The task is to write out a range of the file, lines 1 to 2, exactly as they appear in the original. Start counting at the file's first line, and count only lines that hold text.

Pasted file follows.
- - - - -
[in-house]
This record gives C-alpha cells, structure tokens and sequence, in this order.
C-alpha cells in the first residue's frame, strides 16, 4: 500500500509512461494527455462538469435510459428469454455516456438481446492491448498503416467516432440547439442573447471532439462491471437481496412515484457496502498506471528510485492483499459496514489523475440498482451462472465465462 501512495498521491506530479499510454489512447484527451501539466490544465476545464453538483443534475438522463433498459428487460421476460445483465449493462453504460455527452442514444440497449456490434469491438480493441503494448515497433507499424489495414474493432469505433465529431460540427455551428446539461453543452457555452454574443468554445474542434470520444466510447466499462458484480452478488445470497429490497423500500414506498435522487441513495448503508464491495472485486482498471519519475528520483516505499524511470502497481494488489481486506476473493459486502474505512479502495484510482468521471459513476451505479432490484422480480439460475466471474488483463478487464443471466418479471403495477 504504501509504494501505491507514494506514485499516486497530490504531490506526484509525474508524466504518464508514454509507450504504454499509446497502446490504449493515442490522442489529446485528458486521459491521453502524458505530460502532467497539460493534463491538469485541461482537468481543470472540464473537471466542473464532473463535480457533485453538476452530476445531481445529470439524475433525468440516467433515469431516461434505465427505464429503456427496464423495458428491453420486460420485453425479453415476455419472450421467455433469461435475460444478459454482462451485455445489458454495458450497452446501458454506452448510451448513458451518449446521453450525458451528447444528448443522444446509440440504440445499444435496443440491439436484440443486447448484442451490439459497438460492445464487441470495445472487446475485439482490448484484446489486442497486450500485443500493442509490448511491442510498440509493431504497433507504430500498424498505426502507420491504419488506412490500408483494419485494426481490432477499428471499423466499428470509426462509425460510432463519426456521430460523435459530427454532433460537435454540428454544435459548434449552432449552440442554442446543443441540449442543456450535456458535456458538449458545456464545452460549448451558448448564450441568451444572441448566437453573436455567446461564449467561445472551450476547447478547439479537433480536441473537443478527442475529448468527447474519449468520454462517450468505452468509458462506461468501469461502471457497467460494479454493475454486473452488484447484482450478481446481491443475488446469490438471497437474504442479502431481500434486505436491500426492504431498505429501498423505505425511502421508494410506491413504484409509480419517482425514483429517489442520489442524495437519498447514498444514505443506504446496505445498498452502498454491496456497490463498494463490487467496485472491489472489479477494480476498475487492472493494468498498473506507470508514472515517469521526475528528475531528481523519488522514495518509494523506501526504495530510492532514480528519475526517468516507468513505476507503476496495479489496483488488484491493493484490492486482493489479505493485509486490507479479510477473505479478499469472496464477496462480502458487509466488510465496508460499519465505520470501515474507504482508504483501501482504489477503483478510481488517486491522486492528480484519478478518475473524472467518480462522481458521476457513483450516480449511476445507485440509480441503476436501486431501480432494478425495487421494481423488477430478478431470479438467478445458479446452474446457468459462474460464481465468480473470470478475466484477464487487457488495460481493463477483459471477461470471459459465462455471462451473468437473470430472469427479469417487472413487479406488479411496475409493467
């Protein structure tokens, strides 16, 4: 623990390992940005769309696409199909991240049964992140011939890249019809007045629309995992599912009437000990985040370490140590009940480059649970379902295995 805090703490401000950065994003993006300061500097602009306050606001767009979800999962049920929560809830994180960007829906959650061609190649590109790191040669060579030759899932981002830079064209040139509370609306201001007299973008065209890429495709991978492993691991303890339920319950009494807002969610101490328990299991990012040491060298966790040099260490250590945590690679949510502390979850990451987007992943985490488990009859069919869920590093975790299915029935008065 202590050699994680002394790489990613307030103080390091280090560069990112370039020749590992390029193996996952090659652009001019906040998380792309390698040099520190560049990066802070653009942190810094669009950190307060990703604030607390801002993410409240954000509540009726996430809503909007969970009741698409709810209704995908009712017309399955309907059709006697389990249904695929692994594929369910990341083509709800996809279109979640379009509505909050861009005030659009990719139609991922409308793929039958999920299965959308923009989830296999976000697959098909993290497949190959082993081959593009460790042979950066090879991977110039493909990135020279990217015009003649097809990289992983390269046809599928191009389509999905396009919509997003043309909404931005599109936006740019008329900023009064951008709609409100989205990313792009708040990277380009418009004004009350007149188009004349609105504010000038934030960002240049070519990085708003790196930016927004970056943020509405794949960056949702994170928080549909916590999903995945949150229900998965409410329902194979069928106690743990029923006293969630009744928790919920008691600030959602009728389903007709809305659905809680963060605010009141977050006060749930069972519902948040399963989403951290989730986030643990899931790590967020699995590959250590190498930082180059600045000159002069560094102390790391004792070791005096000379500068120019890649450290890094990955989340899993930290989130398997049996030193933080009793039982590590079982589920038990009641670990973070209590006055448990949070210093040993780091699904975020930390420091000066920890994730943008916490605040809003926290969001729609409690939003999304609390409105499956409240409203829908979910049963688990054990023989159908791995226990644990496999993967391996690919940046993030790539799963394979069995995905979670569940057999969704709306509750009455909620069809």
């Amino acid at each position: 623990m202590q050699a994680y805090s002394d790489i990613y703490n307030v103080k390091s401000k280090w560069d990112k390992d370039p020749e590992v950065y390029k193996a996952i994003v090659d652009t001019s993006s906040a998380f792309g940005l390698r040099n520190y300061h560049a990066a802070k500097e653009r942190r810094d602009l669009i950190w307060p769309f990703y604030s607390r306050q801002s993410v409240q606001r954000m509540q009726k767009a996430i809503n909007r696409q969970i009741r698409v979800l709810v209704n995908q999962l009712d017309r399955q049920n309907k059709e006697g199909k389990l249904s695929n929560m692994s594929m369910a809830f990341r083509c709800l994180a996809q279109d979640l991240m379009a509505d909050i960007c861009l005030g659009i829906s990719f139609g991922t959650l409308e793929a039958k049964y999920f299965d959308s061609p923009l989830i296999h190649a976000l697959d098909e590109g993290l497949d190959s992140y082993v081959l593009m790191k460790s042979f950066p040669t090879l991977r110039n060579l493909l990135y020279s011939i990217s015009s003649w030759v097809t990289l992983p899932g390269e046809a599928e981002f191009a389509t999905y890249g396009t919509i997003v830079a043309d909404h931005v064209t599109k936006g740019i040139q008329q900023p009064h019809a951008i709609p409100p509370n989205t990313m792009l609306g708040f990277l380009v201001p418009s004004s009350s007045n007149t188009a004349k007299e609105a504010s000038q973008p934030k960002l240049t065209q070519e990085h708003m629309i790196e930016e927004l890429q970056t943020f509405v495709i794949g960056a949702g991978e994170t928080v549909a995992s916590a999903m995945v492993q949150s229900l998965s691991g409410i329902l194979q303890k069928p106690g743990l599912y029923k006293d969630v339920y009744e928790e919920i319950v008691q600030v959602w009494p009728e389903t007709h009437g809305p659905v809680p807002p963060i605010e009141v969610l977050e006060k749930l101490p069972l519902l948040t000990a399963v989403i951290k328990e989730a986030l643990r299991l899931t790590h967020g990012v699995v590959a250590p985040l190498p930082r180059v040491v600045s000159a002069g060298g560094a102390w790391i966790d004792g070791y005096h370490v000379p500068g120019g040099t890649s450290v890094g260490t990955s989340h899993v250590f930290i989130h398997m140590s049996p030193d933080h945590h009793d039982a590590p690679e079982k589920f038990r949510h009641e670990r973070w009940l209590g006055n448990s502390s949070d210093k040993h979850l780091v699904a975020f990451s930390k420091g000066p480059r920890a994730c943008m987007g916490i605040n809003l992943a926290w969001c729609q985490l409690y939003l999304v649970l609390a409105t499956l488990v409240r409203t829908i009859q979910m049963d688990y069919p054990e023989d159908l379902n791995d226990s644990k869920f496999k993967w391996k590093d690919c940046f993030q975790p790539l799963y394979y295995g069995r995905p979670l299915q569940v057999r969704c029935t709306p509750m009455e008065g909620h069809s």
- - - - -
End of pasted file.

[in-house]
This record gives C-alpha cells, structure tokens and sequence, in this order.